KAJX

Elizabeth Stewart-Severy

Environment Reporter

Aspen native Elizabeth Stewart-Severy is excited to be back at the Red Brick, where she attended kindergarten, to report on all things environmental. She has spent her entire life playing in the mountains and rivers around Aspen. She attended the University of Colorado with a Boettcher Scholarship and graduated as the top student from the School of Journalism in 2006. Her lifelong love of hockey lead to a stint working for the Colorado Avalanche, and she still plays in local leagues and coaches the Aspen Junior Hockey U-19 girls.

Elizabeth received a Master’s degree in Curriculum and Instruction from the University of Colorado, and she returned home to teach journalism and English at her alma mater, Aspen High School, in 2009. As a teacher, she helped young people better understand their world and tell stories that matter. Under Elizabeth’s leadership, the AHS student newspaper, the Skier Scribbler, has expanded to win local, state and national awards and now also hosts a multimedia website.

Elizabeth is excited to combine her passions for understanding the natural environment and telling important stories; if you find her toppled off her mountain bike somewhere, please give her a hand.  

Ways to Connect

Courtesy of Jesse Wey

Basalt is working on strengthening its requirements for sustainable building as part of efforts to reduce greenhouse gas emissions.

Facebook/Verena Mallory Trail

An agreement has been reached to keep a popular trail open in the Hunter Creek Valley, resolving a years-long legal dispute.

Hosts Elizabeth Stewart-Severy and Zoe Rom bring you the week’s news from the Roaring Fork Valley.

Elizabeth Stewart-Severy / Aspen Public Radio

The City of Aspen has cut back on irrigation at most parks across town to meet a goal of reducing water consumption by 10 to 15 percent. But Wagner Park, in the city core, is managed pretty differently.

Elizabeth Stewart-Severy/Aspen Public Radio News

The City of Aspen and Pitkin County have completed a plan for how to manage the upper Roaring Fork River; the goal is to keep more water flowing.

Elizabeth Stewart-Severy / Aspen Public Radio

Colorado’s top recycling experts are gathering in Snowmass Village this week to discuss solutions for Colorado’s recycling challenges.

Wilderness Workshop

 A local conservation organization wants to be sure that everyone in the Roaring Fork Valley has a voice in public lands issues. Wilderness Workshop has announced a new outreach program called “Defiende Nuestra Tierra,” which translates to Defend Our Land. It’s goal is to mobilize the Latino community around public lands advocacy. Elizabeth Stewart-Severy spoke with Alicia  Zeringue, community organizer for Wilderness Workshop.

The kickoff party for Defiende Nuestra Tierra is this Saturday from one to three at Sayre Park in Glenwood Springs.

Clean Energy Economy for the Region (CLEER)

The upcoming election for the Holy Cross Energy board of directors has two contested seats.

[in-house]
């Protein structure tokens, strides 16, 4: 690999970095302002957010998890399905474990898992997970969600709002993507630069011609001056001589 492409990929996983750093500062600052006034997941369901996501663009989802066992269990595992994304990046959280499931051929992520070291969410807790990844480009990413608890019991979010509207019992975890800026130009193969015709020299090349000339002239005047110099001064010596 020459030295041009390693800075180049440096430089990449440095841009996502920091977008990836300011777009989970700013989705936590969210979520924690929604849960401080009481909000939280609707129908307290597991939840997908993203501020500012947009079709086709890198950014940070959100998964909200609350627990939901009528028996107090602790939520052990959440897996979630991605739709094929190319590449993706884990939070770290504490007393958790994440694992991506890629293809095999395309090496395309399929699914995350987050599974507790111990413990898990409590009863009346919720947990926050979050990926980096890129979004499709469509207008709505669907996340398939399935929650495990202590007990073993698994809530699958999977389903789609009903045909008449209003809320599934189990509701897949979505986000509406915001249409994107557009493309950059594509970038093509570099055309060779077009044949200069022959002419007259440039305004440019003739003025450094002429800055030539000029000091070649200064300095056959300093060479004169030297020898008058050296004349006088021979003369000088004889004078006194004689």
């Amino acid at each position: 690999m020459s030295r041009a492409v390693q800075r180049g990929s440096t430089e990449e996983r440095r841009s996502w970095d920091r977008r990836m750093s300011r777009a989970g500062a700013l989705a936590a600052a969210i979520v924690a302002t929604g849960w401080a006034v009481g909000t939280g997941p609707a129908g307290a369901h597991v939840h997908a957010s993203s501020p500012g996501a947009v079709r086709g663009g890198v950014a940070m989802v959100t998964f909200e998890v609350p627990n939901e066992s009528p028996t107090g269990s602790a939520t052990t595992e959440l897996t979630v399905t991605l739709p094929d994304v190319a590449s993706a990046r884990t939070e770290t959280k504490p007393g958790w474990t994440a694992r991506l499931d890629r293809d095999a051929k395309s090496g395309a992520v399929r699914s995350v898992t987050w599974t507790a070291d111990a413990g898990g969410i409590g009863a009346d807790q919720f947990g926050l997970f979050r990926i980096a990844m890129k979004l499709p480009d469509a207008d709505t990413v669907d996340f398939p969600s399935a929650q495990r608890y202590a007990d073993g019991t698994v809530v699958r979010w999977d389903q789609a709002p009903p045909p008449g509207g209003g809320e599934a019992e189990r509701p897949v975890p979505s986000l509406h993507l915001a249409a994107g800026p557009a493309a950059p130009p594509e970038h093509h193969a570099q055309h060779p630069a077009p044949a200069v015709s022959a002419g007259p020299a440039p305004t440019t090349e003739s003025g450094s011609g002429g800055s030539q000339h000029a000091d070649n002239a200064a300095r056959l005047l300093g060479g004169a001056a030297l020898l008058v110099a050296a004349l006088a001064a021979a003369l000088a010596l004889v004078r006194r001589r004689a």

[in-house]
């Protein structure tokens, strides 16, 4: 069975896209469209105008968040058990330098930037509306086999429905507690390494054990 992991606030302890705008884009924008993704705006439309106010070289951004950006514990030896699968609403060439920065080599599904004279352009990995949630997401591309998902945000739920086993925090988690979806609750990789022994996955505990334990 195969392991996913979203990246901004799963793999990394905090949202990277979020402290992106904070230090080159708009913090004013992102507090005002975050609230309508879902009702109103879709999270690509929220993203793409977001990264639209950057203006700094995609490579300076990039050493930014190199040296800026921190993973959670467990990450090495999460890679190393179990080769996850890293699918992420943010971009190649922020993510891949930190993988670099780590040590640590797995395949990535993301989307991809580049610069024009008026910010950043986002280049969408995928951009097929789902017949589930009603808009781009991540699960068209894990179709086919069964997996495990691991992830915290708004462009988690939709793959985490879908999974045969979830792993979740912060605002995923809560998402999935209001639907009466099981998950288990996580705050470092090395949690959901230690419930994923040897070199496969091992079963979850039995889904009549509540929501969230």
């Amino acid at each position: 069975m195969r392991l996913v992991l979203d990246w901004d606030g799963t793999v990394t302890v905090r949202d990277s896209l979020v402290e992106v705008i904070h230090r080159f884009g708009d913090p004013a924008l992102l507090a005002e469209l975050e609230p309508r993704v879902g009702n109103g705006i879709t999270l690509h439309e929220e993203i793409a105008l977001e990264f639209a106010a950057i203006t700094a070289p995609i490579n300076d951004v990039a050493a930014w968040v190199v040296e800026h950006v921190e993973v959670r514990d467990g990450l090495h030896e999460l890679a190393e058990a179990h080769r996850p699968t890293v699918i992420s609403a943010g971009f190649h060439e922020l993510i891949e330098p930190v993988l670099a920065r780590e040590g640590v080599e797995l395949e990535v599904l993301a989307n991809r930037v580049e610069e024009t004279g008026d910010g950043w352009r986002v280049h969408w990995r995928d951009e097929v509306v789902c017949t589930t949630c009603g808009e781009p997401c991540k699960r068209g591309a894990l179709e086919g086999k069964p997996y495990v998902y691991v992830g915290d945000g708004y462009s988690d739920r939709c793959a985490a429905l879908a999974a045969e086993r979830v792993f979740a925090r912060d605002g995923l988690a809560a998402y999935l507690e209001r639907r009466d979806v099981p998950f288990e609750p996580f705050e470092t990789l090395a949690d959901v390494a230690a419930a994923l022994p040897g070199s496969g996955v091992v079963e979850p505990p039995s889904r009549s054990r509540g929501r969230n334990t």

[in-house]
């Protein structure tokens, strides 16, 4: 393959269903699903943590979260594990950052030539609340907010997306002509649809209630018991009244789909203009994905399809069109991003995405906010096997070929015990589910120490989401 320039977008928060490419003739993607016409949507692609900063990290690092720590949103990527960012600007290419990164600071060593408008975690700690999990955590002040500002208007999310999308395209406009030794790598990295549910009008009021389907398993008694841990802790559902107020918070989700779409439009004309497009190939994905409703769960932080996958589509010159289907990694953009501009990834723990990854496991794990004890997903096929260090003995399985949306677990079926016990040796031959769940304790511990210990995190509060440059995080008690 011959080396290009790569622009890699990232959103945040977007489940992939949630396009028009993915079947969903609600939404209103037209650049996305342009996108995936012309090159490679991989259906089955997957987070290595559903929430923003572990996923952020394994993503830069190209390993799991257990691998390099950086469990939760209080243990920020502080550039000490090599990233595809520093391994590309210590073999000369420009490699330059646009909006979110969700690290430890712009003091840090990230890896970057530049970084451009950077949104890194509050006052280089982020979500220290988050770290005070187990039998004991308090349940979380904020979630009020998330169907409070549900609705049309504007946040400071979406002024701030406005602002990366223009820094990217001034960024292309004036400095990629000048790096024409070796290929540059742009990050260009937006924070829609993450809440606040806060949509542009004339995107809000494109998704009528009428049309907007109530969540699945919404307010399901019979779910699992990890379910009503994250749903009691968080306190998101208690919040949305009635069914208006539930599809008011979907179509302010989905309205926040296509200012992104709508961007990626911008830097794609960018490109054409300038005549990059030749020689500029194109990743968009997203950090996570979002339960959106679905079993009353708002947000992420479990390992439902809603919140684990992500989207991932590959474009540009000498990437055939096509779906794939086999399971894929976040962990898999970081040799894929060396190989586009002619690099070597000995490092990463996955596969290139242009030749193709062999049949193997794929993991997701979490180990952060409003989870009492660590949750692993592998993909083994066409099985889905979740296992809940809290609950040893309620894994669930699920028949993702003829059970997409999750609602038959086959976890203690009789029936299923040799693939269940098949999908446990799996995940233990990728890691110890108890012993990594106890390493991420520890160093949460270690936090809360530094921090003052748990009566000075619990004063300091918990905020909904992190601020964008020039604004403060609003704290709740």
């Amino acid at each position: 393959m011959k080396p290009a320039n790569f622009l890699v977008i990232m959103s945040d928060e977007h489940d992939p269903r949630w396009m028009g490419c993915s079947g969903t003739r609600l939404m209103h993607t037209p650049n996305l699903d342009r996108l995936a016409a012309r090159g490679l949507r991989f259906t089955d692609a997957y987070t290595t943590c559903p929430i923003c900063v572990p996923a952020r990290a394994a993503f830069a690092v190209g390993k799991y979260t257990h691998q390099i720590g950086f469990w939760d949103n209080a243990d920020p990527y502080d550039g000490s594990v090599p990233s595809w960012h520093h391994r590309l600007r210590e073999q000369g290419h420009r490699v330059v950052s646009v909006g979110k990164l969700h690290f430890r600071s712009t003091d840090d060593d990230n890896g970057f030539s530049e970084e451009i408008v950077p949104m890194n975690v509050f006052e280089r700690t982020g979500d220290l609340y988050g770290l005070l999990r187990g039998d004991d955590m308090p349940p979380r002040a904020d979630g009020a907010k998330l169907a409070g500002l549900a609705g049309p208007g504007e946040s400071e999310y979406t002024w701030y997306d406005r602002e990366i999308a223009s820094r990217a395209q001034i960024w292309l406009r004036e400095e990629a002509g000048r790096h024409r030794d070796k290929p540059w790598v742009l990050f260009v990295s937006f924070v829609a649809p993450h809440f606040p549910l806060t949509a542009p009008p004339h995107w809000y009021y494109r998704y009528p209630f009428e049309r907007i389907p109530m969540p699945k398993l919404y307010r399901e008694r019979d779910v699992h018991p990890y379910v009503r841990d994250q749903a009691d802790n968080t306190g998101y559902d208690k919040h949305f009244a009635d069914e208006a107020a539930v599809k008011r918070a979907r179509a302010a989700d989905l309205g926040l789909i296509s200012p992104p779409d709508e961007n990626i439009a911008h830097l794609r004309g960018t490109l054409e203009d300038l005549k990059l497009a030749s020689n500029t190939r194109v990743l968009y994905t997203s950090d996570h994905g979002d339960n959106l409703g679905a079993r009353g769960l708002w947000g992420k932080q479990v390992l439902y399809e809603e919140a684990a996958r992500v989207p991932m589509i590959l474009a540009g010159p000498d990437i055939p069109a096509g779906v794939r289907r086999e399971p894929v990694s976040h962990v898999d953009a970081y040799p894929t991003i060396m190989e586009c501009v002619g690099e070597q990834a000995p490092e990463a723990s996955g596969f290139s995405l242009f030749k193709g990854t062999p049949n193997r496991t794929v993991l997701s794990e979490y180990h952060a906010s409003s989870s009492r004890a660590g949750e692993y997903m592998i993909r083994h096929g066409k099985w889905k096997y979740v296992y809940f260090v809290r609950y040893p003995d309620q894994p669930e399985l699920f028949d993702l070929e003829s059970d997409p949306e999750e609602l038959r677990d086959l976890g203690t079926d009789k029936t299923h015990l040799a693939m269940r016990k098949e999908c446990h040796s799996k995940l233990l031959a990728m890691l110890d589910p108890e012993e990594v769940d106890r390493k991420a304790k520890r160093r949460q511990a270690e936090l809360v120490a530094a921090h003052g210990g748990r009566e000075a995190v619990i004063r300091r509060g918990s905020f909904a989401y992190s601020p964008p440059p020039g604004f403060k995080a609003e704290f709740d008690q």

Phil Nyland / White River National Forest

Dr. George Beck is a professor of Weed Science at Colorado State University. At a public event Wednesday, he’ll discuss how to manage invasive weeds.

Brent Gardner-Smith/Aspen Journalism

The City of Aspen has agreed to move water rights for storage out of Castle and Maroon Creeks.

 

Elizabeth Stewart-Severy / Aspen Public Radio

After nine deaths in the Elk Mountain backcountry last summer, Mountain Rescue Aspen wanted change. The organization has teamed up with the Pitkin County Sheriff’s office and the U.S. Forest Service on a new campaign aimed at helping prepare people for backcountry adventures.

Elizabeth Stewart-Severy / Aspen Public Radio

Earlier this month, Aspen city council declared a "stage one" drought. This means the city is asking residents to voluntarily cut back on irrigation and water consumption and is requiring that city government do the same.

Courtesy of Bluegreen Aspen

On Tuesday, Pitkin County commissioners and Basalt town council members will hear an update on plans to upgrade the areas surrounding the whitewater park.

Courtesy of the Wilderness Workshop

Last week, the Wilderness Workshop announced that executive director Sloan Shoemaker was stepping down after 21 years with the conservation organization. Will Roush, who has been with Wilderness Workshop since 2009, will take over the position in September. They both spoke with Aspen Public Radio environment reporter Elizabeth Stewart-Severy about the organization and the transition.

Courtesy of CLEER

Ed Mazria founded the organization Architecture 2030, with the goal that all new buildings will be carbon-neutral by 2030. Last week, he spoke at a symposium in Carbondale that was hosted by local energy efficiency organizations.

Hosts Elizabeth Stewart-Severy and Wyatt Orme bring you highlights of the week in news in the Roaring Fork Valley. 

Elizabeth Stewart-Severy/Aspen Public Radio News

Before Independence Pass opens to vehicles next week, a local nonprofit is encouraging cyclists to enjoy the empty road, for a cause.

Elizabeth Stewart-Severy/Aspen Public Radio News

Aspen Skiing Company wants to expand trails and snowmaking operations on Aspen Mountain. The proposal needs approval from the U.S. Forest Service, which is looking for public input.

Courtesy of The Mountain Pact

Earlier this month, Aspen city council member Ann Mullins traveled to Washington D.C. to advocate for public lands issues. She was there with the Mountain Pact, an advocacy group representing mountain communities.

Elizabeth Stewart-Severy / Aspen Public Radio

At a meeting this week, Garfield County Commissioners agreed to continue funding ongoing work to improve the health of Cattle Creek.

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